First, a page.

Willful rebellion against the One who has given us life has fatal consequences. It leads to selfish fear, guilt, shame, and death. These painful experiences, one might think, would be enough to get us to stop rebelling against God and to yield our will to His. Our selfish willfulness, however, goes deep. Instead of turning back to God in repentance and forgiveness, we go into hiding. As tragic fugitives, we choose to hold on to the things that kill us rather than to the One who gives us life. Our escape in hiding, however, is no escape at all. It leads finally to failure and death.
The selfish fear behind hiding stems from either mistrust of God or ignorance about who God is. I fear the consequences of my rebellion because either I will not trust that God will forgive me or I do not know that in Jesus God has offered us, as a free and undeserved gift, the means of reconciling us to loving friendship with God. Jesus, however, shows that we have no need to fear coming to the God against whom we have rebelled. As a result, we have no need to hide from the living God. Jesus proves that his Father is merciful even in the face of our rebellion against Him (see Luke 15:11-32).
In the face of our rebellion against God, we desperately need forgiveness and reconciliation, and we cannot supply these on our own. We have wronged God, and we are in no position to demand forgiveness or reconciliation. Our selfish willfulness leads to rebellion, and our selfish fear puts us in hiding. Nothing we can do will repair the damage we have done to our relationship with God. Forgiveness and reconciliation must come, if they come at all, as unearned gifts from God. Amazingly, in His great mercy, God the gift Giver comes looking for us when we are hiding from Him. He knows that we are in trouble, and He eagerly wants to help us. He knows that our selfish fear, guilt, and shame will keep us from coming back to Him. He offers to repair the damaged relationship as a free gift to us. He sends Jesus to show that His merciful love is undying and that He is eager to befriend us, His rebellious enemies. He counts the crucified and risen Jesus as the one who pays the price for our reconciliation to Himself. He befriends us indeed, in amazing grace and wondrous love. His mercy is, by any standard, immeasurable and unmatched.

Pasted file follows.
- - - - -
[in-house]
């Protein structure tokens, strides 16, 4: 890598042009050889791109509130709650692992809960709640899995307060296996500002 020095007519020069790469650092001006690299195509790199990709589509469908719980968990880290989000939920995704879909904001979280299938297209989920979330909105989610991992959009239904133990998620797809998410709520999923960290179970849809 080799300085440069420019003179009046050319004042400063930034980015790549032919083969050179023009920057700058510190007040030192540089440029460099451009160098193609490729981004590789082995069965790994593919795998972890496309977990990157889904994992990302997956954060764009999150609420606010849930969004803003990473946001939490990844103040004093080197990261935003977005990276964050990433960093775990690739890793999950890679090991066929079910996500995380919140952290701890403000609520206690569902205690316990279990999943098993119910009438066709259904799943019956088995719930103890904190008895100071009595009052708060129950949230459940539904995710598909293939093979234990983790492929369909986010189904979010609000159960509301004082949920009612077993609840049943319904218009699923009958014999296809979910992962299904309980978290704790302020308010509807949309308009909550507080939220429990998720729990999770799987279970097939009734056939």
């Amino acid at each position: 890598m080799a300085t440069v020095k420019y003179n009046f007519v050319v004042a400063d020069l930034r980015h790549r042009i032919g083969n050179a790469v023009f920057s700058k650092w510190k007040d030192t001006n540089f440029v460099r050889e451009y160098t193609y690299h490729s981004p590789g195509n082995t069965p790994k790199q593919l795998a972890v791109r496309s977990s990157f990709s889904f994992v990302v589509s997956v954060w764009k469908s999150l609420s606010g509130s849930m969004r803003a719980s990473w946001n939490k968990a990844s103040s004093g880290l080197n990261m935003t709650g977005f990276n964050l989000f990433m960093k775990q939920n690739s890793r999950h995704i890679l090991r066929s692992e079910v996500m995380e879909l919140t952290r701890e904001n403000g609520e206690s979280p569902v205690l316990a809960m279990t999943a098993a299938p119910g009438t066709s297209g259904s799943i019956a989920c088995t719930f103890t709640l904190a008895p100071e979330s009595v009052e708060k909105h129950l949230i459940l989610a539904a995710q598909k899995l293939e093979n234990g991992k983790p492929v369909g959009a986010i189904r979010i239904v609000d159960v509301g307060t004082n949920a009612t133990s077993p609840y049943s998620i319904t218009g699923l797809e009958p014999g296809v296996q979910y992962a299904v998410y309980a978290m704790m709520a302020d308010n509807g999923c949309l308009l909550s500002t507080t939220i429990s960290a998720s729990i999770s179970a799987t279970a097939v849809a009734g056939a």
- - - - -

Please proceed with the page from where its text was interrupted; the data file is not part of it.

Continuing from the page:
Sometimes we hide behind a challenge for God: will God come to find me and not to harm me? Will God love me despite the ugliness I try to hide? We seem to have no answer, until we consider Jesus. He has seen the ugliness I try to hide. He knows what is there. Even so, he comes not to condemn us but to save us (John 3:17). We have no need to hide from him. He wants to take away our burden of fear and hiding. We must be willing, sincerely willing. This is crucial to entering into a relationship with Jesus as Lord. We will not be coerced by God. He seeks willing participants in a lasting friendship.
friendship with Jesus, my relationship with God is restored. I then have no
need to hide. I am forgiven for the ways I have rebelled against God and harmed
the relationship that gives me life. By God's power, I can be released from
the bondage of selfish fear, guilt, and shame. God's gracious gift of His Son
Jesus gives us the way to free and lasting life. Will we accept this way?
never easy when You come
to call me out of hiding.
Such shame and guilt surround my heart,
the darkness feels like home.
And yet I know I must come out.
There's nowhere else to go.
This hiding place imprisons me
and stifles every breath.
You call to bring me into Light,
to cleanse me of my guilt.
My fear betrays my lack of trust.
You come to set me free.
You find the broken places
that my hiding covers up.
You find the very heart of me.
You want to be my friend.
awesome is this gift of Grace
for me so undeserving.
How can I not but run to You
and finally end my hiding?